Live A Live Review – The Classic JRPG Lives On

    Title: Live A Live
    Developer: Square Enix
    Release Date: July 22, 2022
    Reviewed On: Switch
    Publisher: Nintendo
    Genre: Role-Playing

Twenty-eight years ago, the world was greeted to Live A Live, a classic JRPG on the Super Famicom, and a unique one, at that. Unfortunately, it had failed to sell well in its home country, which led to it never being localized in the West, with the only way for English fans to enjoy was via a fan translation. But that changes with the HD-2D remake of Live A Live on the Nintendo Switch, utilizing the graphical style that Square Enix debuted with the release of Octopath Traveler.

Describing Live A Live is complicated yet simple at the same time. After all, calling it a singular game with a singular story is very inaccurate, as you aren’t playing just ONE of them. Instead, it’s more accurately described as eight small-sized games, each with its own different and unique stories sporting their own distinct flair, plus an additional scenario that ties all of them together. Each of the stories, or “Eras,” as the game calls them, takes place in different chronological periods, going from the analog Prehistory to the highly technological Far Future. Truthfully, it takes me more words than this review would allow explaining each and every one of them.

Live A Live Era Selection
Initial selection when the game is booted for the first time.

I was genuinely surprised when I played through each of the eras because none of the stories felt identical in any way, and I mean ANYway. Their art directions, their mechanics, their difficulty, and even the plot all contained elements that I didn’t, or rather couldn’t, anticipate. Yes, each era’s story is shorter than your typical modern RPG, but they’re still full of uniqueness and flavor. As I cleared each of them, it made me understand just how ambitious this project might’ve been in the Super Famicom era.

The one thing that all eras share in common is that, if there’s any ounce of combat, they all go through an identical system, which is a classic seven-by-seven grid with an ATB-esque system. The wide grid can be especially advantageous for even situations where you must flee to use a healing item. However, as you’d expect from its Super Famicom soul, Live A Live hails from an era of JRPGs where grinding was not an optional thing but something that you will have to do in order to progress smoothly, which can be a bother for some because reaching the higher levels can take a half-hour or more.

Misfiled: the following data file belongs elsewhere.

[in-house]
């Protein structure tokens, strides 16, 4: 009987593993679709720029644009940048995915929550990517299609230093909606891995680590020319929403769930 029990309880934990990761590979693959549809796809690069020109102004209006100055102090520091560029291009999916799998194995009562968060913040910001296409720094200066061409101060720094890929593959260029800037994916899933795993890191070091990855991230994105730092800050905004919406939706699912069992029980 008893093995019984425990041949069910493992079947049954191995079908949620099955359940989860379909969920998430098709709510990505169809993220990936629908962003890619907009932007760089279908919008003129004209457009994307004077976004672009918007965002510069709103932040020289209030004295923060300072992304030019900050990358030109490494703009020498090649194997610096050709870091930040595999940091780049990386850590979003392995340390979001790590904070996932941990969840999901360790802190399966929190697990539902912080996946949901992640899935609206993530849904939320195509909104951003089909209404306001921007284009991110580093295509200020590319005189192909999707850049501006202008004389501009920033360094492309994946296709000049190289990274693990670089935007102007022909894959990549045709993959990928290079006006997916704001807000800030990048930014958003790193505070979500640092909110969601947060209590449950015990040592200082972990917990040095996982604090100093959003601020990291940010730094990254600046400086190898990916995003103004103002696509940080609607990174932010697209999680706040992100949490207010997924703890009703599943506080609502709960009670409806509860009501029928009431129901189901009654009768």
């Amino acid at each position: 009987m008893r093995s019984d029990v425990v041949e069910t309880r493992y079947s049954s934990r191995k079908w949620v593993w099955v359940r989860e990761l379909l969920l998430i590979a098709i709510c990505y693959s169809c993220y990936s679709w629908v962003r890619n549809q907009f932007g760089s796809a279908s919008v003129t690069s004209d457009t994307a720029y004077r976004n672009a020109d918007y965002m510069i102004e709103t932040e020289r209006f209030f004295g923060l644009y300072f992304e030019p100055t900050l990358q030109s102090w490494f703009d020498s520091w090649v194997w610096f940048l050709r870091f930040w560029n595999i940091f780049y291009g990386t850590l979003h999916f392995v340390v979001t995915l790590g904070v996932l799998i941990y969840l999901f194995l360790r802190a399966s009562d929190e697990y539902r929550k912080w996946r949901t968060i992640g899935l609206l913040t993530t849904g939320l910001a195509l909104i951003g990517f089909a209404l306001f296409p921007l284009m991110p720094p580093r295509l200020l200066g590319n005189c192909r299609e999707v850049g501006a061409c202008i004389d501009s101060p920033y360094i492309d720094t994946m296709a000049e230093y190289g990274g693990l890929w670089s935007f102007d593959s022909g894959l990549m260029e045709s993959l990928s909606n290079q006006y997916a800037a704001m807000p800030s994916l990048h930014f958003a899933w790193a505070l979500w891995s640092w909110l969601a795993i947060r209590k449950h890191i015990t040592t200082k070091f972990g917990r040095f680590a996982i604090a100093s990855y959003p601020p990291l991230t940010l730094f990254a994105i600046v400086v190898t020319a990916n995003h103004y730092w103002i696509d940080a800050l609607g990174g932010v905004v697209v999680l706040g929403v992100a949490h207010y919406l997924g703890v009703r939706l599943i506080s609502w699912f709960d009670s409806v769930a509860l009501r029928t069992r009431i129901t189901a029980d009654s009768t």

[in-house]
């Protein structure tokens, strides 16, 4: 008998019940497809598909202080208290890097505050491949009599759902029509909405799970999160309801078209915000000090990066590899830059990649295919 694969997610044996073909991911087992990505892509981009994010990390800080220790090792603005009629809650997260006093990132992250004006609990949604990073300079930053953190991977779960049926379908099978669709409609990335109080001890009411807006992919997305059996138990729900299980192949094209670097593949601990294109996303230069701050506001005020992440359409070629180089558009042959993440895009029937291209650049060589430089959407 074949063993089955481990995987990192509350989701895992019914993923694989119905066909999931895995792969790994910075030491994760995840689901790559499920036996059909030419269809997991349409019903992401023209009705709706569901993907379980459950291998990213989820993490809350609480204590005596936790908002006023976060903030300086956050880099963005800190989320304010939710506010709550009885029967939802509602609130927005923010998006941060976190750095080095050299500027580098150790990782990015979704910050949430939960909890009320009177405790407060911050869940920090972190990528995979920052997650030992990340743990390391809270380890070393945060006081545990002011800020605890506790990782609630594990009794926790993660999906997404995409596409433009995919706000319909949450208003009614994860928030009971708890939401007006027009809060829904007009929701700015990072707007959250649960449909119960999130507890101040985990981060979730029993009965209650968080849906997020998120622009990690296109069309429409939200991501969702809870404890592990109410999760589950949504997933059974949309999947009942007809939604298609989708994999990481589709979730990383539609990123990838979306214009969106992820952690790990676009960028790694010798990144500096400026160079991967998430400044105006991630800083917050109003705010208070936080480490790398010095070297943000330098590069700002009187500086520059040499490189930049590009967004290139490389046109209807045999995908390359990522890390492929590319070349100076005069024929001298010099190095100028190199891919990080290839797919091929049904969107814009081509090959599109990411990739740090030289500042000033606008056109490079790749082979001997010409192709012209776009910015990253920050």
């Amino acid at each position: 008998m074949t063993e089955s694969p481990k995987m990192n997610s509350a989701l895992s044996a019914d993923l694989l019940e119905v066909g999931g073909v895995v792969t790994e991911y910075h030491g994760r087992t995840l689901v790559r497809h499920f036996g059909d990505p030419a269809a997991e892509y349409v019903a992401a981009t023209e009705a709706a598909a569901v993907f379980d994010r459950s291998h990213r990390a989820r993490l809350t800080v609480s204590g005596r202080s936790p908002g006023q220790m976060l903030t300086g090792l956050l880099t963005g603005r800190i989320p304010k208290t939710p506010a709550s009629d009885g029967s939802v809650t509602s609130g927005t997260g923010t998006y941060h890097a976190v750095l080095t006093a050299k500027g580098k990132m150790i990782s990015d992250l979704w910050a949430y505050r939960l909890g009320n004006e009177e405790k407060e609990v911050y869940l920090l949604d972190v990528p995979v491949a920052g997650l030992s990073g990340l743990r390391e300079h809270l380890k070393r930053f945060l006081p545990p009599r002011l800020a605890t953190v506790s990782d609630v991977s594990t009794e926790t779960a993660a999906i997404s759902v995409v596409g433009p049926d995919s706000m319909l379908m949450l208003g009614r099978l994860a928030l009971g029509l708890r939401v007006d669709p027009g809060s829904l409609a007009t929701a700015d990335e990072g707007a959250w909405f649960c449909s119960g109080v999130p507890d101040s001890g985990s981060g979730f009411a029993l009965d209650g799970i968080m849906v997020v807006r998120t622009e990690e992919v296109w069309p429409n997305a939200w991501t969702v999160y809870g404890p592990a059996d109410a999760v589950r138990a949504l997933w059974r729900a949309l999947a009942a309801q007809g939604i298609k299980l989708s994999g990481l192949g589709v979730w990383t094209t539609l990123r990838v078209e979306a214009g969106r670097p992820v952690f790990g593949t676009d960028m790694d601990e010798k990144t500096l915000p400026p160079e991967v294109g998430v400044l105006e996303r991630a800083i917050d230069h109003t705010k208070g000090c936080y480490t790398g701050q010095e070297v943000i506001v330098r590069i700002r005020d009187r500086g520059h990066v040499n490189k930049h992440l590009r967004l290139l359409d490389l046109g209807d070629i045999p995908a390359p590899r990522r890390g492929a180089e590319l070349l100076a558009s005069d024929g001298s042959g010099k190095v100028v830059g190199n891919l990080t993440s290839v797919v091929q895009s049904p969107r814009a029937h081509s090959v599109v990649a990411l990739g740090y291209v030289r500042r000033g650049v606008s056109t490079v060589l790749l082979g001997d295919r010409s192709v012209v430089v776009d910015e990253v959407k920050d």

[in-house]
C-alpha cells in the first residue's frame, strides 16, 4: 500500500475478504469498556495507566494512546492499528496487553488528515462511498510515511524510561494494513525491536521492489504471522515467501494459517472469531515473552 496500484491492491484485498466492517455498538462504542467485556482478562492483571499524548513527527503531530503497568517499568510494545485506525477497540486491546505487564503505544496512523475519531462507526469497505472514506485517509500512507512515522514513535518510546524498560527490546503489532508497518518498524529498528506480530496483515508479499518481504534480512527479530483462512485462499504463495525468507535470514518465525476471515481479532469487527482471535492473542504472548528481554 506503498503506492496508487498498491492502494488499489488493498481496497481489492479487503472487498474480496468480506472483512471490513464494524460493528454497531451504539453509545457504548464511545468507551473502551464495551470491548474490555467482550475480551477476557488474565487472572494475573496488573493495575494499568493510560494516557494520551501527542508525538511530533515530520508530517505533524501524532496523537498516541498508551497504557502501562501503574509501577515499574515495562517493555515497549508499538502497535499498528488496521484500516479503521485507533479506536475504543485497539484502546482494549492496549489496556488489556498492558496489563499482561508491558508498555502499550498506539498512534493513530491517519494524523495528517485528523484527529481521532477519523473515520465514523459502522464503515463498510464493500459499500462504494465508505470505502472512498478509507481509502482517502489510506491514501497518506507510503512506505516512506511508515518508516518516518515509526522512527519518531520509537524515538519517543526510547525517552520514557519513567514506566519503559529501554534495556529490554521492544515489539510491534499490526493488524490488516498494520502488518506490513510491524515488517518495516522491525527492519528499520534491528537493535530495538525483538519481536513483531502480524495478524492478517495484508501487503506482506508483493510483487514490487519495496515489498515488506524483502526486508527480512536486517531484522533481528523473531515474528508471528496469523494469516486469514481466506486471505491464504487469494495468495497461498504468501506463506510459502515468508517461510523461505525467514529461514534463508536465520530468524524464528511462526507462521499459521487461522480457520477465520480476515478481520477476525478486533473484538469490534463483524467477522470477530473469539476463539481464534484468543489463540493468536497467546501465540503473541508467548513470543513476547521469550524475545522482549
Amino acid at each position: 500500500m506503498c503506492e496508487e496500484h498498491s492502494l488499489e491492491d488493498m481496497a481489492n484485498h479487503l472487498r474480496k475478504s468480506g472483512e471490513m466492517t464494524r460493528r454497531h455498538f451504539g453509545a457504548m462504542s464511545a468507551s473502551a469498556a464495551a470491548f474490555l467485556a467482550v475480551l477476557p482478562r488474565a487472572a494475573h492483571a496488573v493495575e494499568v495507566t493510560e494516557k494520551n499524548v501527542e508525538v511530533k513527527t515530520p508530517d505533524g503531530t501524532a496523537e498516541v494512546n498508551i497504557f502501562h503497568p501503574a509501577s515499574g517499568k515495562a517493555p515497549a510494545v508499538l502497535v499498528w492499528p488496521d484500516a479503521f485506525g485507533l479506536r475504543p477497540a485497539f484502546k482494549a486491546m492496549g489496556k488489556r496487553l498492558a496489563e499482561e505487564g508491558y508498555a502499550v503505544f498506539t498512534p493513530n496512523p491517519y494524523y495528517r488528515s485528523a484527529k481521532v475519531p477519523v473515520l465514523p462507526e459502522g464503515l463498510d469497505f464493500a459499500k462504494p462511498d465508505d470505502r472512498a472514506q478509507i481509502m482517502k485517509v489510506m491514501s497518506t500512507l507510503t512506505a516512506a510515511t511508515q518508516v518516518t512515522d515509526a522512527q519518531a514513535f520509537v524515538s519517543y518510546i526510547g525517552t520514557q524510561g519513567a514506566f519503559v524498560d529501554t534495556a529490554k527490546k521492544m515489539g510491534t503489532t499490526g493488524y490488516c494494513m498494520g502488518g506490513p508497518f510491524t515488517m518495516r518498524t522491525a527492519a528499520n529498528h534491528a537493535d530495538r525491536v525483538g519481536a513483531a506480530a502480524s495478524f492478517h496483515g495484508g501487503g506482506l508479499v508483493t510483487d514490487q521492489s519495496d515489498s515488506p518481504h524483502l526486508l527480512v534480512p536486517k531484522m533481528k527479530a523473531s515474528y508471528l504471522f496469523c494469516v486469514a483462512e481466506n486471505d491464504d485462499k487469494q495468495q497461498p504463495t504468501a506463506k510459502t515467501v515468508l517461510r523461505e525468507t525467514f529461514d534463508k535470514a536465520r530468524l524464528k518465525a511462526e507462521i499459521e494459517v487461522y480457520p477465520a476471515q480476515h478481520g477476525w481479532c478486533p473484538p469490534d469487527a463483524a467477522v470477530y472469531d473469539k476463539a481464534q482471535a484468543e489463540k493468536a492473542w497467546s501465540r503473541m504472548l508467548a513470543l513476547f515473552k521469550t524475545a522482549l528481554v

live a live review combat

Now, let’s go to the part which I have to talk about, and that is the translation. I won’t be comparing it with the fan translation, mostly due to the fact that I have never played it, but there are some changes that I noticed because of my choice to go with the Japanese voices, which follow the original script. Contrary to what some may believe, the English localization gave a lot of flavor and pizzazz to the original Japanese script.

This, unfortunately, brings an issue where if you turn Auto-Advance on, the text will advance to the next voice line before all of the English characters have shown up due to how extensive the script got with these changes. Not a big deal, but something to keep in mind. The UI is also not bad, with lots of different textbox types present, such as the chalkboard style for when you read minds in Near Future or the futuristic console when you get a message from someone in Far Future.

live a live review screenshot 2
Props to the translator who made this joke. You get my approval.

The HD-2D remake of Live A Live is, without a doubt, a hidden gem that exceeded many of my expectations and made my emotions swing back and forth with each story. Without spoiling much of the content that each era offers, I can only say that there is something for everyone to enjoy, even if what you’re after is a specific genre and art style.

The rather short total play time might be a downer for certain players, and the grinding being almost required might get annoying, but in essence, this remake of Live A Live felt like a qualitative title that had so much love and time put into it, to make this JRPG masterpiece from the Super Famicom now available to a broader audience, and this time, outside its home country. It’s not perfect, of course, but it does so much, so right.

Review copy purchased by outlet or reviewer

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